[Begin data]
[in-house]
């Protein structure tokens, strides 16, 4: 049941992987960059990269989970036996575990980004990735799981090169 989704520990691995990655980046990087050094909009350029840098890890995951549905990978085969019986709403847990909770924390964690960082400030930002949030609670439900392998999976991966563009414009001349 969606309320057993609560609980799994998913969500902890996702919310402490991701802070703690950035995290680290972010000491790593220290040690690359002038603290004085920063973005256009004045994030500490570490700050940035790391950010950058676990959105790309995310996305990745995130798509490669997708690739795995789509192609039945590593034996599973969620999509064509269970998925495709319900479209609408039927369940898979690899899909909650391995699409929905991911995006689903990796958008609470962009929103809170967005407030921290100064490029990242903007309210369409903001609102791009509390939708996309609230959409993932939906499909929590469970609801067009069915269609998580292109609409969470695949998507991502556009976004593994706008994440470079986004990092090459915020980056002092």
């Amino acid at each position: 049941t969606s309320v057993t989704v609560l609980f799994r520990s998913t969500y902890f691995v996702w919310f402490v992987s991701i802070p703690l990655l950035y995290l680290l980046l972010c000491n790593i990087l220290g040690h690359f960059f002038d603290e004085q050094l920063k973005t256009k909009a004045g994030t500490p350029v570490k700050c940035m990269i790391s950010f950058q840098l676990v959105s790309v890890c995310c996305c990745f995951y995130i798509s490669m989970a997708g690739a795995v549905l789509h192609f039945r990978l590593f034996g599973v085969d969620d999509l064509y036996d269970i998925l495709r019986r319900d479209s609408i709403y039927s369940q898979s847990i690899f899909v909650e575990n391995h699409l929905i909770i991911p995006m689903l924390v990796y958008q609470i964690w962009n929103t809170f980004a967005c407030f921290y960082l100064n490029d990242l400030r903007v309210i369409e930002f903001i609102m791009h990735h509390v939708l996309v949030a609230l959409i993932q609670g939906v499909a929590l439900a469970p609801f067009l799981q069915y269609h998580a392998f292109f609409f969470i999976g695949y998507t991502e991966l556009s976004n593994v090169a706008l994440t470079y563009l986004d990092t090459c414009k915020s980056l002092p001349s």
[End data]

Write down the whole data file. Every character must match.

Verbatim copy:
[in-house]
């Protein structure tokens, strides 16, 4: 049941992987960059990269989970036996575990980004990735799981090169 989704520990691995990655980046990087050094909009350029840098890890995951549905990978085969019986709403847990909770924390964690960082400030930002949030609670439900392998999976991966563009414009001349 969606309320057993609560609980799994998913969500902890996702919310402490991701802070703690950035995290680290972010000491790593220290040690690359002038603290004085920063973005256009004045994030500490570490700050940035790391950010950058676990959105790309995310996305990745995130798509490669997708690739795995789509192609039945590593034996599973969620999509064509269970998925495709319900479209609408039927369940898979690899899909909650391995699409929905991911995006689903990796958008609470962009929103809170967005407030921290100064490029990242903007309210369409903001609102791009509390939708996309609230959409993932939906499909929590469970609801067009069915269609998580292109609409969470695949998507991502556009976004593994706008994440470079986004990092090459915020980056002092």
């Amino acid at each position: 049941t969606s309320v057993t989704v609560l609980f799994r520990s998913t969500y902890f691995v996702w919310f402490v992987s991701i802070p703690l990655l950035y995290l680290l980046l972010c000491n790593i990087l220290g040690h690359f960059f002038d603290e004085q050094l920063k973005t256009k909009a004045g994030t500490p350029v570490k700050c940035m990269i790391s950010f950058q840098l676990v959105s790309v890890c995310c996305c990745f995951y995130i798509s490669m989970a997708g690739a795995v549905l789509h192609f039945r990978l590593f034996g599973v085969d969620d999509l064509y036996d269970i998925l495709r019986r319900d479209s609408i709403y039927s369940q898979s847990i690899f899909v909650e575990n391995h699409l929905i909770i991911p995006m689903l924390v990796y958008q609470i964690w962009n929103t809170f980004a967005c407030f921290y960082l100064n490029d990242l400030r903007v309210i369409e930002f903001i609102m791009h990735h509390v939708l996309v949030a609230l959409i993932q609670g939906v499909a929590l439900a469970p609801f067009l799981q069915y269609h998580a392998f292109f609409f969470i999976g695949y998507t991502e991966l556009s976004n593994v090169a706008l994440t470079y563009l986004d990092t090459c414009k915020s980056l002092p001349s």